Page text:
Black Fiction and Black History Are Separate
In fiction writer Octavia Butler's story "Bloodchild," humans have left Earth and must share a neighboring planet with aliens. There, the men must be impregnated and give birth; if they don't, their lives and those of their families and friends are at risk. Andre Seewood writes in Shadow and Act about how the story's plot might open itself up for comparisons to American slavery -- but it shouldn't.
The price for peaceful co-existence between the two species is that selected male humans must be impregnated and bear the children of the aliens in an excruciatingly painful and bloody gestation process. One male child has discovered that for all of his life he has been groomed for impregnation and if he refuses then the lives of his siblings and loved ones will be held in jeopardy.
In the afterword by the author, Butler makes explicit the themes and context of the story. She states that on one level BLOODCHILD can be read as," a love story between two very different beings," and that its context is that of," a coming of age story in which a boy must absorb disturbing information and use it to make a decision that will affect the rest of his life," and finally she confesses that," Bloodchild is my pregnant man story."(1)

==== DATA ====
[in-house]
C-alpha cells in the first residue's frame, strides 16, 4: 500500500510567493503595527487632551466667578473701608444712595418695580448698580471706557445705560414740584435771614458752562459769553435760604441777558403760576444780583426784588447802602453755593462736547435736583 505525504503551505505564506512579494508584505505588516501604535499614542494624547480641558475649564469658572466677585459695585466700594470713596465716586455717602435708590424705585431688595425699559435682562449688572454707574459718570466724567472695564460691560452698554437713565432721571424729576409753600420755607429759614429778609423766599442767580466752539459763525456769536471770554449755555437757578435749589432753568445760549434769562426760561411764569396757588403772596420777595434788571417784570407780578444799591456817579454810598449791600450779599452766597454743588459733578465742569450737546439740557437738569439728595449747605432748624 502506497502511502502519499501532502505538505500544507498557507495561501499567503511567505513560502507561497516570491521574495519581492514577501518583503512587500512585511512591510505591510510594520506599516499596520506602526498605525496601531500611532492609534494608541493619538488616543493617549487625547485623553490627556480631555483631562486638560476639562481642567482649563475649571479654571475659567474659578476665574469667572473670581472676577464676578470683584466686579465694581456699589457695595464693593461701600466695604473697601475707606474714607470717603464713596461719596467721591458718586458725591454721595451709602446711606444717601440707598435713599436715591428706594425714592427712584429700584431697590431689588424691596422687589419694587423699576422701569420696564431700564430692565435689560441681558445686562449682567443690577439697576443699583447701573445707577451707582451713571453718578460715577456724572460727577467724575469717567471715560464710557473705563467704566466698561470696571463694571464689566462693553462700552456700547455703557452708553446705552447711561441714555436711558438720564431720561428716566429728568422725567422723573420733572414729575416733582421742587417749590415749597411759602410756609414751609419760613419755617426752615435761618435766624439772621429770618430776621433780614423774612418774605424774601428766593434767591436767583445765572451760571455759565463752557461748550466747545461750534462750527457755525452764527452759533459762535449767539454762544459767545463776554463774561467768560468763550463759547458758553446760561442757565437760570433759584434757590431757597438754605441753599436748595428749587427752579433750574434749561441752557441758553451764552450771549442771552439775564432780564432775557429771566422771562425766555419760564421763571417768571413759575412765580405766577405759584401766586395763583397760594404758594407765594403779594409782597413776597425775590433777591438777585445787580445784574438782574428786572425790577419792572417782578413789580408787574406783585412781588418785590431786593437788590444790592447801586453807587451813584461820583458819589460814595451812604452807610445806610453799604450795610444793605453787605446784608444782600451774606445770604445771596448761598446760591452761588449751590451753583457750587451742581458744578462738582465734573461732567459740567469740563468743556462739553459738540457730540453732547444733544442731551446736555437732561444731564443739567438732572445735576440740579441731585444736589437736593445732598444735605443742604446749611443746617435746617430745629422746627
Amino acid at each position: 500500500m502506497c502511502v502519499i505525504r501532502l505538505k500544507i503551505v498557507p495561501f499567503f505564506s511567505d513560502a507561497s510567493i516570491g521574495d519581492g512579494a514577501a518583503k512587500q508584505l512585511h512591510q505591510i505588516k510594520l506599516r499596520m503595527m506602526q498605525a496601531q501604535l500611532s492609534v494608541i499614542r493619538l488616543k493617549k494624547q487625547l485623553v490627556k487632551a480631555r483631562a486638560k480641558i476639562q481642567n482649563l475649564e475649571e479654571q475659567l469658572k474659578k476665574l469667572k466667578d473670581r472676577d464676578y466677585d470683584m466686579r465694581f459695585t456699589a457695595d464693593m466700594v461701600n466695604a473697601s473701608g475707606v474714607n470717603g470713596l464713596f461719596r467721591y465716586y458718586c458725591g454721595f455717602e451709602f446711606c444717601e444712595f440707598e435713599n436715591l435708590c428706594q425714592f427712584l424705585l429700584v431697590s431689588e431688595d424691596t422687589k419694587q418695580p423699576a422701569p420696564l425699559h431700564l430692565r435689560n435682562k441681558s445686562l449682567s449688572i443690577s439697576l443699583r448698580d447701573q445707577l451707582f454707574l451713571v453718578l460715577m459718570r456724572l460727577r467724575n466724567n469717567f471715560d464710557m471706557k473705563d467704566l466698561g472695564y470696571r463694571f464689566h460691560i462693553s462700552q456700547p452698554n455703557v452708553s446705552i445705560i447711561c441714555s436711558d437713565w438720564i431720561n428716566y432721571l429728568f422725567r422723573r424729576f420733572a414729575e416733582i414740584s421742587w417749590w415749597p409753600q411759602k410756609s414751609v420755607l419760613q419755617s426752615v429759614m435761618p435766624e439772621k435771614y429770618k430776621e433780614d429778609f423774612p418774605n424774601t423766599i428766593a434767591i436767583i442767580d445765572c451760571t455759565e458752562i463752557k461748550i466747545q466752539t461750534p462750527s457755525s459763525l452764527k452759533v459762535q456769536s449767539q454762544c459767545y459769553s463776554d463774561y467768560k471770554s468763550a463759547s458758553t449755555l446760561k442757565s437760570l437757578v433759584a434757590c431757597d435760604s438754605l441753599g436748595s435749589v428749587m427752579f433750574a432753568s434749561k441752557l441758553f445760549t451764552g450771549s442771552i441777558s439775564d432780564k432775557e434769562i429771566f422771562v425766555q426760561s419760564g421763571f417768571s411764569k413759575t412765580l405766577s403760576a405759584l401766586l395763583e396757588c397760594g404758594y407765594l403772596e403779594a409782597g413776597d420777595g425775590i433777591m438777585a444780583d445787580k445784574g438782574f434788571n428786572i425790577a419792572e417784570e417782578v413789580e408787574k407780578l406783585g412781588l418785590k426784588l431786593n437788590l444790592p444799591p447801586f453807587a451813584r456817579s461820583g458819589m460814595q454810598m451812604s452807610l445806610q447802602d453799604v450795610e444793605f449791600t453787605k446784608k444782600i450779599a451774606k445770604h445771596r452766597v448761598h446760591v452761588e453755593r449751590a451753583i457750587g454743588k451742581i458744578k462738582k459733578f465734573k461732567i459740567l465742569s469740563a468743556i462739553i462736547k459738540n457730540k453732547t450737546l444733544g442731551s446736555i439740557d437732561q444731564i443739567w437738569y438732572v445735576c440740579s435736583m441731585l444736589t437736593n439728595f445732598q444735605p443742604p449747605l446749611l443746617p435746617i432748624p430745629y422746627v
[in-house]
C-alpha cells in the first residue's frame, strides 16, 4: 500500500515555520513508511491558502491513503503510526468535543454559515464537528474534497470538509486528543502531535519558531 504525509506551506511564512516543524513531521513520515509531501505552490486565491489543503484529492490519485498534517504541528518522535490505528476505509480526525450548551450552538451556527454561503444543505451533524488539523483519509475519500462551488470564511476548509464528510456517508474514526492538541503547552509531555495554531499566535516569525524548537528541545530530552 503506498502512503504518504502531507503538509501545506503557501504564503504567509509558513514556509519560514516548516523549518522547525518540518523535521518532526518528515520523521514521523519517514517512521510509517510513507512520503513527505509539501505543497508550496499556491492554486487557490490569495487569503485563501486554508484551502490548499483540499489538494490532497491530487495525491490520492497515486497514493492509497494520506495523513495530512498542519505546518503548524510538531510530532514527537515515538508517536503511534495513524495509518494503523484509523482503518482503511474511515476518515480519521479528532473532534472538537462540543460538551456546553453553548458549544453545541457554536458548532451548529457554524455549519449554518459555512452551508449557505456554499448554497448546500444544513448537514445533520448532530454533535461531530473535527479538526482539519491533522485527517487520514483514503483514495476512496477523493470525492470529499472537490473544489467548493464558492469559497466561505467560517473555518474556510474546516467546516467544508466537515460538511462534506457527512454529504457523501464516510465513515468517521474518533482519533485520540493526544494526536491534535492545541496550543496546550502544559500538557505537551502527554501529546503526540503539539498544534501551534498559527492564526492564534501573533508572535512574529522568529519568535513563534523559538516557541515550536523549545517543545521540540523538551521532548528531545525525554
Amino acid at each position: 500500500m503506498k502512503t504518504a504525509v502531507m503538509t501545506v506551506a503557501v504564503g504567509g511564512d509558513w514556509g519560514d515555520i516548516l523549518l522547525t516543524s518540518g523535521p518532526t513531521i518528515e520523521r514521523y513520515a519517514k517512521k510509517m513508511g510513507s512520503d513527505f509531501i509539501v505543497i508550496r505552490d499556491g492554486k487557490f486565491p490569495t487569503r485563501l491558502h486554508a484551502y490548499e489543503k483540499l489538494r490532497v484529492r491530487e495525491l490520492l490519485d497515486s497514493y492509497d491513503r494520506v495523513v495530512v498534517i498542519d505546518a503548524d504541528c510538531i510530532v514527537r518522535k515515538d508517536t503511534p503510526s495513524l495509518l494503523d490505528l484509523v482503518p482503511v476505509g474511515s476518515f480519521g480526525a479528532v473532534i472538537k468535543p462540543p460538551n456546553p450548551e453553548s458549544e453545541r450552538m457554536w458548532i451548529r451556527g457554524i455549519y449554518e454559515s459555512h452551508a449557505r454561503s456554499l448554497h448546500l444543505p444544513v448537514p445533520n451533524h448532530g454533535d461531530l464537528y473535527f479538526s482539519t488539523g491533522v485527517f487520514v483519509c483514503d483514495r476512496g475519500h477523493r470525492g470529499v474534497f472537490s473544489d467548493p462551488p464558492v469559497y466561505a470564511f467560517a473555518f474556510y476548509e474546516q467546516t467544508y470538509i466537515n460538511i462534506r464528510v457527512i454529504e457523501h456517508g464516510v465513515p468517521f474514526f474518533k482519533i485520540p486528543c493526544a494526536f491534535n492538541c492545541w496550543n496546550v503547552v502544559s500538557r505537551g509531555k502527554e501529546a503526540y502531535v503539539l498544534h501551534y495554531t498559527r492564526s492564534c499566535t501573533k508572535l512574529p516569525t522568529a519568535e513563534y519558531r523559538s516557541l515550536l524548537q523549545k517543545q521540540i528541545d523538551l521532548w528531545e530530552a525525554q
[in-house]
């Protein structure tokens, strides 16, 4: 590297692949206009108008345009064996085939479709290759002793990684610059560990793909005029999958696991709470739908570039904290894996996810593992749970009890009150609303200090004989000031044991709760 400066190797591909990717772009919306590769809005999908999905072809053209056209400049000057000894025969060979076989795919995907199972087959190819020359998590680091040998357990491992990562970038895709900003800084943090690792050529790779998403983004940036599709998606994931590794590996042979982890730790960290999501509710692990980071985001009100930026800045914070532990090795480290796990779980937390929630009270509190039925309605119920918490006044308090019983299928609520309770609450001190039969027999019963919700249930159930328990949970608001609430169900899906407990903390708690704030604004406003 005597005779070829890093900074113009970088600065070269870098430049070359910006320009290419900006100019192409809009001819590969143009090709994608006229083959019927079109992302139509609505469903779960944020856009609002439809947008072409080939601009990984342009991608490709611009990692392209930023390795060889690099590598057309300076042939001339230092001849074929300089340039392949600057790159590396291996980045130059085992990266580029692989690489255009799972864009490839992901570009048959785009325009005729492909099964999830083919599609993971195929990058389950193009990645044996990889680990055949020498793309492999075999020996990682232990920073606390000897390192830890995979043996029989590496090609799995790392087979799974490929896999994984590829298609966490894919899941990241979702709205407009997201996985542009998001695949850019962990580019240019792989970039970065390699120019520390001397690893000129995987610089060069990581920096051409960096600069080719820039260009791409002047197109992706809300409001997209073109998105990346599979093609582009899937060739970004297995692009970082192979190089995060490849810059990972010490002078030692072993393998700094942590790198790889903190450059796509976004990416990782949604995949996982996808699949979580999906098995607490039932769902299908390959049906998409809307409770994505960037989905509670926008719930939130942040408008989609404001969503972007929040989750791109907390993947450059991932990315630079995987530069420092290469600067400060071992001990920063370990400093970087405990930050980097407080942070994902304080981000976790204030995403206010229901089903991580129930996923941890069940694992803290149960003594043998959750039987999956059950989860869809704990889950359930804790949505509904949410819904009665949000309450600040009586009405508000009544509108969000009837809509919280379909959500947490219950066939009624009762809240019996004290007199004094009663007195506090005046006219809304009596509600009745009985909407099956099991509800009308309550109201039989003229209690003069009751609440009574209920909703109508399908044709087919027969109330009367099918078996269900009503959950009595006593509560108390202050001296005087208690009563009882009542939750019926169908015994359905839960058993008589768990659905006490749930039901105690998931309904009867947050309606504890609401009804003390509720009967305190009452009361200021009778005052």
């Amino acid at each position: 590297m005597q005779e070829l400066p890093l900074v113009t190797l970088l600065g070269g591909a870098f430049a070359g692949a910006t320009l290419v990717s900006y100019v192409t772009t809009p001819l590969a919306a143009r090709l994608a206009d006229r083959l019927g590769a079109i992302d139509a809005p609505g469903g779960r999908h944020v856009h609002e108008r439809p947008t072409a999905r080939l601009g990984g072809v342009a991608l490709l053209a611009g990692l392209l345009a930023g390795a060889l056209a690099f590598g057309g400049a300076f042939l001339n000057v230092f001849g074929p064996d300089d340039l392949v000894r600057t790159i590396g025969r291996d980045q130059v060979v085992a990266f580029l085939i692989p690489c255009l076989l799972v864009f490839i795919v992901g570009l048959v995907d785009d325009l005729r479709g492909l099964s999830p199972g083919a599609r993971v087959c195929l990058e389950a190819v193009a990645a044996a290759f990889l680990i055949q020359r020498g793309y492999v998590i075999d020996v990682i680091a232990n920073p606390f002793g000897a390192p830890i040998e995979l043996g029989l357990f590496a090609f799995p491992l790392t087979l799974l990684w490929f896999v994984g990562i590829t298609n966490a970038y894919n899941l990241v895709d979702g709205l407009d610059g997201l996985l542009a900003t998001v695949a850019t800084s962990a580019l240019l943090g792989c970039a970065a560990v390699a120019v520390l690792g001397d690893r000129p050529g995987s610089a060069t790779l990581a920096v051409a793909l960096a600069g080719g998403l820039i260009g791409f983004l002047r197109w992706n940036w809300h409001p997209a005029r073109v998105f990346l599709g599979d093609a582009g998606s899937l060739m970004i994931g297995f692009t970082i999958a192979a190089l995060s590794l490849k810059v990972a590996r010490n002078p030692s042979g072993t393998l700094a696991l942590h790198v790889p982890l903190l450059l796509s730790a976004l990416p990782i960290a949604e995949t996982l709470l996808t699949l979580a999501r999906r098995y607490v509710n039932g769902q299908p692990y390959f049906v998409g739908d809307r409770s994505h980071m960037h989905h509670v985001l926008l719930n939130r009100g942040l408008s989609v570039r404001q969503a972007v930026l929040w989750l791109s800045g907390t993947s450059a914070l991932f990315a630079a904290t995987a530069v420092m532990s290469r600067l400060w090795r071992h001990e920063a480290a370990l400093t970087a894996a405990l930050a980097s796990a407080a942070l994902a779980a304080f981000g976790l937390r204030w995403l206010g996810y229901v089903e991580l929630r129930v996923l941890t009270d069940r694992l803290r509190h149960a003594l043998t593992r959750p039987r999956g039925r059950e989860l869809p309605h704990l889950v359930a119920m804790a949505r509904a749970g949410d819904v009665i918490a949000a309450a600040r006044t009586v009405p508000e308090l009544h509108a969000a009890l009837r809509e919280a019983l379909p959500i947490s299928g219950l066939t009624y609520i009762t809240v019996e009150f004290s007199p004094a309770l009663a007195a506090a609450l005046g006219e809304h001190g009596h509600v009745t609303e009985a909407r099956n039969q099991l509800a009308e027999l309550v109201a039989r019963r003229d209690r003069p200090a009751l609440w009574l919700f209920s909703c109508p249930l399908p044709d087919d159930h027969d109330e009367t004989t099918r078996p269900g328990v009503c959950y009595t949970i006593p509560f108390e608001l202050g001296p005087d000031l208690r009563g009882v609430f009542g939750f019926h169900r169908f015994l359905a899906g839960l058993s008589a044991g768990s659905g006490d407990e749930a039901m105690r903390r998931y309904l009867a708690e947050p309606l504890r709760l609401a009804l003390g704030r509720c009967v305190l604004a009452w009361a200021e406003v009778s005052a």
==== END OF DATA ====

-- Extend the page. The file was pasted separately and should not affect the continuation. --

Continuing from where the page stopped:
Butler's reason for explicitly detailing the themes and context in her afterword to the short story was driven by a central difficulty in the creation and critique of any science fiction by an African-American author: the certain tendency to see all science fiction by African-Americans as a metaphor or commentary about slavery or racial inequities past and present. As Butler matter-of-factly asserts," it amazes me that some people have seen "Bloodchild" as a story of slavery. It isn't." (2)
Read Andre Seewood's entire piece at Shadow and Act.
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